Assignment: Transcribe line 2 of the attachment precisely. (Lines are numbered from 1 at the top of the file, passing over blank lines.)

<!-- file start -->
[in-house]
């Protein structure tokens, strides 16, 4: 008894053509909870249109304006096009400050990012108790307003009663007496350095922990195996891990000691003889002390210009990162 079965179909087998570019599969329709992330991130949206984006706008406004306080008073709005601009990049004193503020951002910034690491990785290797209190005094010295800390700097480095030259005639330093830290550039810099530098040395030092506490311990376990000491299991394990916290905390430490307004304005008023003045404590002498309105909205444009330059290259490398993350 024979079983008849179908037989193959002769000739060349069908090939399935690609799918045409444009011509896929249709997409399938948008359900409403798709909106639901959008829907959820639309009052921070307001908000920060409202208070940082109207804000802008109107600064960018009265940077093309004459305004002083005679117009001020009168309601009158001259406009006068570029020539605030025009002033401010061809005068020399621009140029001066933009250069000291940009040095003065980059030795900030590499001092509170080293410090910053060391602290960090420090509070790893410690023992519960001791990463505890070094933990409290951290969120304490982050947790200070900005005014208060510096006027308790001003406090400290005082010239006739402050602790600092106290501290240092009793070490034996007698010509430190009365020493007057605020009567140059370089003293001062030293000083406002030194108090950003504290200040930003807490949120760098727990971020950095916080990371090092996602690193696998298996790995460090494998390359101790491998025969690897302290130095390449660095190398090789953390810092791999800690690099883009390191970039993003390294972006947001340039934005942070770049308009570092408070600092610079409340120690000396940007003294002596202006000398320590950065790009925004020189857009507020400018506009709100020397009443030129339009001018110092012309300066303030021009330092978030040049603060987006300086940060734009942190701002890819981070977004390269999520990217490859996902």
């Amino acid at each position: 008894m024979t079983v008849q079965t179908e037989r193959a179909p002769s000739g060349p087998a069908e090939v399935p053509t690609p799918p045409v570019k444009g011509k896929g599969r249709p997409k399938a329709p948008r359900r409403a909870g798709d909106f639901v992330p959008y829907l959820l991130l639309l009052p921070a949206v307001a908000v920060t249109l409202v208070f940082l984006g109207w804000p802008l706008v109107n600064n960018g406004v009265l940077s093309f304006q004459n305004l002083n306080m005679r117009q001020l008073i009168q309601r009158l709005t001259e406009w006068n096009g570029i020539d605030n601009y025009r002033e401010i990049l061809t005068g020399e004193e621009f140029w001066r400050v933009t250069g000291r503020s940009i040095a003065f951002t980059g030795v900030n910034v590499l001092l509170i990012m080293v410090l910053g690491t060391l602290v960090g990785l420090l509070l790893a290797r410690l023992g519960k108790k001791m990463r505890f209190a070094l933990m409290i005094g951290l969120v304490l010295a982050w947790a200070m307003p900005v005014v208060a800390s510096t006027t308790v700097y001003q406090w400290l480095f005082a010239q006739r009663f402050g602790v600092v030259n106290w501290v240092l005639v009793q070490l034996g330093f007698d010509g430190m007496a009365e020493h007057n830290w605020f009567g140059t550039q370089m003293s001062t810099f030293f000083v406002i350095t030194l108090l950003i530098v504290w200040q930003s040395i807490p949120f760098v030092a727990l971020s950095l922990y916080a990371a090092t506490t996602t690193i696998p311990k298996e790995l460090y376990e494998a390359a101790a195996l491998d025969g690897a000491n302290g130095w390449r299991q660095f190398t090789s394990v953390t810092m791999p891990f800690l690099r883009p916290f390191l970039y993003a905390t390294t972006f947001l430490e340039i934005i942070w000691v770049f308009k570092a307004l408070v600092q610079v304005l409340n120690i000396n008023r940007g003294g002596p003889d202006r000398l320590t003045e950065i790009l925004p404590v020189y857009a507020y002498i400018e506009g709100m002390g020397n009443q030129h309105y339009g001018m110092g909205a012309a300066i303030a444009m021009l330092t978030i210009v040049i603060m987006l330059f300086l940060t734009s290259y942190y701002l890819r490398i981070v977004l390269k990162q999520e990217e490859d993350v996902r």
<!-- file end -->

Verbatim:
């Protein structure tokens, strides 16, 4: 008894053509909870249109304006096009400050990012108790307003009663007496350095922990195996891990000691003889002390210009990162 079965179909087998570019599969329709992330991130949206984006706008406004306080008073709005601009990049004193503020951002910034690491990785290797209190005094010295800390700097480095030259005639330093830290550039810099530098040395030092506490311990376990000491299991394990916290905390430490307004304005008023003045404590002498309105909205444009330059290259490398993350 024979079983008849179908037989193959002769000739060349069908090939399935690609799918045409444009011509896929249709997409399938948008359900409403798709909106639901959008829907959820639309009052921070307001908000920060409202208070940082109207804000802008109107600064960018009265940077093309004459305004002083005679117009001020009168309601009158001259406009006068570029020539605030025009002033401010061809005068020399621009140029001066933009250069000291940009040095003065980059030795900030590499001092509170080293410090910053060391602290960090420090509070790893410690023992519960001791990463505890070094933990409290951290969120304490982050947790200070900005005014208060510096006027308790001003406090400290005082010239006739402050602790600092106290501290240092009793070490034996007698010509430190009365020493007057605020009567140059370089003293001062030293000083406002030194108090950003504290200040930003807490949120760098727990971020950095916080990371090092996602690193696998298996790995460090494998390359101790491998025969690897302290130095390449660095190398090789953390810092791999800690690099883009390191970039993003390294972006947001340039934005942070770049308009570092408070600092610079409340120690000396940007003294002596202006000398320590950065790009925004020189857009507020400018506009709100020397009443030129339009001018110092012309300066303030021009330092978030040049603060987006300086940060734009942190701002890819981070977004390269999520990217490859996902």